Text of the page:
The Thompson-Ames Historical Society
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“Waste Not, Want Not”
We often find ourselves marveling at the ingenuity of folks who lived in by-gone times.
Life in Gilford, as captured in Thompson-Ames Historical Society’s settings, exemplifies many of the challenges encountered.
Using materials at hand, especially wood, the homesteaders’ ingenuity is reflected in the spinning wheel, furniture (chairs, drop-leaf tables, spool and trundle beds, baby’s cradle, cupboard and blanket chest), household items (oven peel, bowls, butter molds, bootjack, shelves, clothes pegs and hanger), and even toys (building blocks, finger tops, climbing bear).
To keep alive awareness of wood-working skills, volunteers meet each Thursday morning to puzzle over vintage wooden toys which they then try to replicate.
One challenge faced recently was to try to put in working order an antique treadle wood lathe that may have been made in Laconia. Many volunteers contributed to the success of the endeavor. Milton Jensen repaired the broken cast iron frame. Susan Percy MacDonald provided a belt similar to one used on a treadle sewing machine. Gus Pinto, who improvised a tool rest, worked with Stan Piper to shorten the belt to improve tension, making it possible to use gouges for wood turning. By Saturday, August 28th, the antique wood lathe was up and running -- an attraction that fascinated many an on-looker during Gilford’s Old Home Day.
T-AHS’s Homestead Room also offers visitors a peek into the arts and crafts of creative women and girls of by-gone eras. A braided rug, homespun, handmade quilts, antique samplers – all these are preserved and on display.
We marvel at how a scrap of wood or of fabric can be artistically transformed into a useful item that also is pleasing to the eye. -- A frugal philosophy of “waste not, want not” is an enduring theme that many people down through the ages have given voice and effort to carry out.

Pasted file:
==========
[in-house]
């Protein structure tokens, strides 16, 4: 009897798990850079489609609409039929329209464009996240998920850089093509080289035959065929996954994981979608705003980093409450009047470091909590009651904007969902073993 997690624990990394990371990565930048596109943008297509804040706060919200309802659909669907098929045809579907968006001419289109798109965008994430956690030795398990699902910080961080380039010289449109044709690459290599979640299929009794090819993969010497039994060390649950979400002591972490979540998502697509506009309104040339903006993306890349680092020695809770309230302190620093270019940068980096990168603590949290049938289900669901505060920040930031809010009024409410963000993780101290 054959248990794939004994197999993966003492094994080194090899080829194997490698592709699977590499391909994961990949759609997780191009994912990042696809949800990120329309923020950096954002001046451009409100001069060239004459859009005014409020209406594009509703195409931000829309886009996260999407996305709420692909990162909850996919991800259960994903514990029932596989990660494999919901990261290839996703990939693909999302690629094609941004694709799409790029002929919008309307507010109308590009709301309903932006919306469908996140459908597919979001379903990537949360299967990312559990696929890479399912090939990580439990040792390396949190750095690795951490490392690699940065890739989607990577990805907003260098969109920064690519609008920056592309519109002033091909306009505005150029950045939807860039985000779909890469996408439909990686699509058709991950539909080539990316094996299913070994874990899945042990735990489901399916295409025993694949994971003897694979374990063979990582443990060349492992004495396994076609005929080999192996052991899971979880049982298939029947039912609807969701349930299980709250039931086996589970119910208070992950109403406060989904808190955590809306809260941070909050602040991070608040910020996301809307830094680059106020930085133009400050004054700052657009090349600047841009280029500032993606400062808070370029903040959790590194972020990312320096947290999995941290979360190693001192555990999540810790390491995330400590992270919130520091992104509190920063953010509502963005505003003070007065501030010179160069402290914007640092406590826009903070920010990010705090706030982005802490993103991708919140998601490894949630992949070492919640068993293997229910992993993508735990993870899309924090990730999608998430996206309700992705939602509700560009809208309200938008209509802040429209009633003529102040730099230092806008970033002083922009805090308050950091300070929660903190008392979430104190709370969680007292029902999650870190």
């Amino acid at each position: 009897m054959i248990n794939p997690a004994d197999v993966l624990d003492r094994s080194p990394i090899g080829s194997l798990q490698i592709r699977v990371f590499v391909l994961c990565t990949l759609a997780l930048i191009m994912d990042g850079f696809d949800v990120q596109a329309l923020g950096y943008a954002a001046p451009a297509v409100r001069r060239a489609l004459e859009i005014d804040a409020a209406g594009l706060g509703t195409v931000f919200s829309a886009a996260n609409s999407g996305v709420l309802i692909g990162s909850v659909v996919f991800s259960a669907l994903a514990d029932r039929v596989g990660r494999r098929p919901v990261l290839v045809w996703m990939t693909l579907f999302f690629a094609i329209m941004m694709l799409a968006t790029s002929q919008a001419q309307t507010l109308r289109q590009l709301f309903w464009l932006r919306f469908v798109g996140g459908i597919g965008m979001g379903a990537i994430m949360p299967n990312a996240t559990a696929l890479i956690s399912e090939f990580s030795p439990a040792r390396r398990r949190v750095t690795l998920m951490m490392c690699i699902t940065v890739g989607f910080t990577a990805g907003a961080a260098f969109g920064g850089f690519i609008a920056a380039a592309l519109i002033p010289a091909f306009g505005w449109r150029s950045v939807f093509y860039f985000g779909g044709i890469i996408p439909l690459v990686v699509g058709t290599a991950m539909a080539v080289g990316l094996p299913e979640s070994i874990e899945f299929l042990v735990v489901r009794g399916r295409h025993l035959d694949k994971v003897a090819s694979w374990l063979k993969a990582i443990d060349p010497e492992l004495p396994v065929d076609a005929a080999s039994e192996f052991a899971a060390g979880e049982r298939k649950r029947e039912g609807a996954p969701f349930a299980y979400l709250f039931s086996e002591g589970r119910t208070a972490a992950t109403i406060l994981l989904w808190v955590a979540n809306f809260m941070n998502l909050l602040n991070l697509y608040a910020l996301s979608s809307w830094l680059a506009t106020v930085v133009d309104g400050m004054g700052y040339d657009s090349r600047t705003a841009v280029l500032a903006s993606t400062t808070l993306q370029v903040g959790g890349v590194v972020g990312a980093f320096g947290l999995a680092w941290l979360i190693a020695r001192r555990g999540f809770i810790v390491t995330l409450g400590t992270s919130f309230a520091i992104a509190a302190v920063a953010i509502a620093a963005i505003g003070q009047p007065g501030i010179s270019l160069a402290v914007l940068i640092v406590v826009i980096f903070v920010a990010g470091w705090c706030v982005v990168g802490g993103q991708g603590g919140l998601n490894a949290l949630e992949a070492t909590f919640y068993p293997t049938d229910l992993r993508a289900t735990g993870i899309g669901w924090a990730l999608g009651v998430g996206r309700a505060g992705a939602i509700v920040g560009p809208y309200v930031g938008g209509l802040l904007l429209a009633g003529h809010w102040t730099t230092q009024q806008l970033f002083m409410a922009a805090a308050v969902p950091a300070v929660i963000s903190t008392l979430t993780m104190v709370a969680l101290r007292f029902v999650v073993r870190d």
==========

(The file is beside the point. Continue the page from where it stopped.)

The third Saturday morning of the month is the time that has been set aside by volunteers at Thompson-Ames Historical Society to spot light vintage arts and crafts and give novices as well as experienced crafts persons the opportunity to gather together to work on crafts of their choosing and help one another solve problems while they enjoy some light refreshments and socialize.
Volunteers Carol Anderson and Stan Piper will serve as hostess and host respectively on Saturday morning, September 17th at 8 Belknap Mountain Road, in Gilford Village, the site of the historic John J. Morrill Store/Mount Belknap Grange.
Karen Vadney hopes to be on hand to share a modern version of frugality as she uses discarded neckties to weave seats and backs for wood-framed chairs -- another popular Gilford Old Home Day demonstration.
Also, the Homestead Room and the Historic Store will be open to the public on Saturday morning.
Whether it’s knitting or rug braiding or weaving with neckties or assembling a wooden toy of historic design that tickles your fancy, you are welcome to come or to just stop in on Saturday morning. Weather permitting the gathering will take place outdoors under tents, or, in case of inclement weather, indoors.
For further information, please telephone 527-9009 or view T-AHS’s website www.gilfordhistoricalsociety.org.